“The objective of the panel was to change the default for clinicians, that the norm should be to always prescribe prednisone, even as a bridge,” Fraenkel said. “The underlying theme was a strong push to use methotrexate before going on to other DMARDs.”

In moving away from steroids, Fraenkel noted that “even lower doses of prednisone can be harmful.” In addition, the patient panel stressed that tapering of prednisone is challenging.

Regarding the caution with biologics and biosimilars, Fraenkel cited the “relative lack of long-term experience” with these drugs as the motivating factor.

Zeroing in on the points with the highest level of evidence, methotrexate is strongly recommended over hydroxychloroquine or sulfasalazine, and strongly recommended over biologic or targeted synthetic DMARD monotherapy.

In looking at DMARD monotherapy compared with combination approaches, methotrexate monotherapy, again, is strongly recommended over hydroxychloroquine or sulfasalazine. Methotrexate monotherapy is also strongly preferred compared with methotrexate plus a non-TNF inhibitor biologic or a traditional synthetic DMARD.

Regarding the mitigation of glucocorticoids, DMARDS without longer-term glucocorticoid therapy — defined by a 3-month boundary — is strongly recommended over DMARDs plus longer-term steroids.

With regard to meeting treatment goals, a treat to target strategy is strongly recommended over usual care if the patient is naïve to biologics and traditional synthetic DMARDS.

Other recommendations

In patients with low disease activity, hydroxychloroquine is conditionally recommended over other conventional synthetic DMARDS, sulfasalazine is conditionally recommended over methotrexate and methotrexate is conditionally recommended over leflunomide.

Regarding the administration of methotrexate, oral formulations are conditionally preferable to subcutaneous injection. However, if oral methotrexate is not tolerated, splitting the dose with a subcutaneous injection or an increase in folic acid is conditionally recommended over a switch to a new DMARD, according to Fraenkel.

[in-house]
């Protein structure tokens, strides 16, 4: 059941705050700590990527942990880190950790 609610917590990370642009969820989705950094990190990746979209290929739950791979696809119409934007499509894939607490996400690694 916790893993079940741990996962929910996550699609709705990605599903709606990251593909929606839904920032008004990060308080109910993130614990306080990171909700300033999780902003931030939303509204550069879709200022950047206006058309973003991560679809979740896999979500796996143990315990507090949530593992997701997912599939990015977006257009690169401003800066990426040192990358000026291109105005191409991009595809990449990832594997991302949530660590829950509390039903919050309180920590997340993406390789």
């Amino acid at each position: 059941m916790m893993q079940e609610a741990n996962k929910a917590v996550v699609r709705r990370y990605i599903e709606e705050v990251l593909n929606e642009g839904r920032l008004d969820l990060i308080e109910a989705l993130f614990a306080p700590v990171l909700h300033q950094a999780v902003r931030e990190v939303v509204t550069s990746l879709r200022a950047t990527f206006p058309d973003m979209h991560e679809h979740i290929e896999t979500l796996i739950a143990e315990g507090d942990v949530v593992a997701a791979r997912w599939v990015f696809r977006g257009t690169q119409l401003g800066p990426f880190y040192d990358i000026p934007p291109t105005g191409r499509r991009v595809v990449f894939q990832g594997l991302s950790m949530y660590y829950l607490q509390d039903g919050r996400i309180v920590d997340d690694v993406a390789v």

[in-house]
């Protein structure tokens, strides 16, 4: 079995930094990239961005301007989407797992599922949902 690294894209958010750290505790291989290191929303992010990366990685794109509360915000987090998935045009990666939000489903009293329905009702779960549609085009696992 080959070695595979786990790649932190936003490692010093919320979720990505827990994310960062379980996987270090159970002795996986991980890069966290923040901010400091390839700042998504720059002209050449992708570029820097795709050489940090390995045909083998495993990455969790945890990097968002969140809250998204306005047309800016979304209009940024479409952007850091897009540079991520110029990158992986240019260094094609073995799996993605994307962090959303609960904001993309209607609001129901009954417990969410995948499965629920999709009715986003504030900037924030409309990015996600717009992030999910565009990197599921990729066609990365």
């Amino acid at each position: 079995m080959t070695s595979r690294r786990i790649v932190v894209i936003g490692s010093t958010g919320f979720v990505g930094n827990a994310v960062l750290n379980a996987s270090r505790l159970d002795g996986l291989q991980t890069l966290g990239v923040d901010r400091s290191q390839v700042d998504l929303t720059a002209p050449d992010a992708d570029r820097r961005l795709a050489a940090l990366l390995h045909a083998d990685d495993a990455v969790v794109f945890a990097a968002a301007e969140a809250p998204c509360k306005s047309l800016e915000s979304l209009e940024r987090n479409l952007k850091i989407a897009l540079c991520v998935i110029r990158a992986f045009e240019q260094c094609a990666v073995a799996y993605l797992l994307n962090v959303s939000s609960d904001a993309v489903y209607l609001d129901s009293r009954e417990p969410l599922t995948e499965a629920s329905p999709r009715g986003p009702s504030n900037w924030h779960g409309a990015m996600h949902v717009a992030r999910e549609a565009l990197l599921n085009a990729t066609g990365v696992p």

Looking closer at glucocorticoids, a conditional recommendation has been made to add or switch to DMARDs for patients to remain at target. In general, Fraenkel suggested that “changing the default” from prednisone was critical to meeting treatment goals and satisfying patient desires. “We wanted to push the needle the other way away from glucocorticoids,” she said.

If there is one more broad theme of the document, it pertains to tapering medications. While continuation of all DMARDs at current dose is conditionally recommended over dose reduction, dose reduction is conditionally recommended over gradual discontinuation, and gradual discontinuation is conditionally recommended over abruptly stopping therapy.

But there is one key consideration pertaining to tapering and discontinuation, according to Fraenkel. “Tapering should only be considered in patients who have been at target for over 6 months,” she said.

Finally, Fraenkel encouraged attendees to review the document for guidance in special populations, including patients with pulmonary disease, heart failure, lymphoproliferative disorders, hepatitis B, non-alcoholic fatty live disease, persistent hypogammaglobulinemia without infection or nontuberculous mycobacterial lung disease.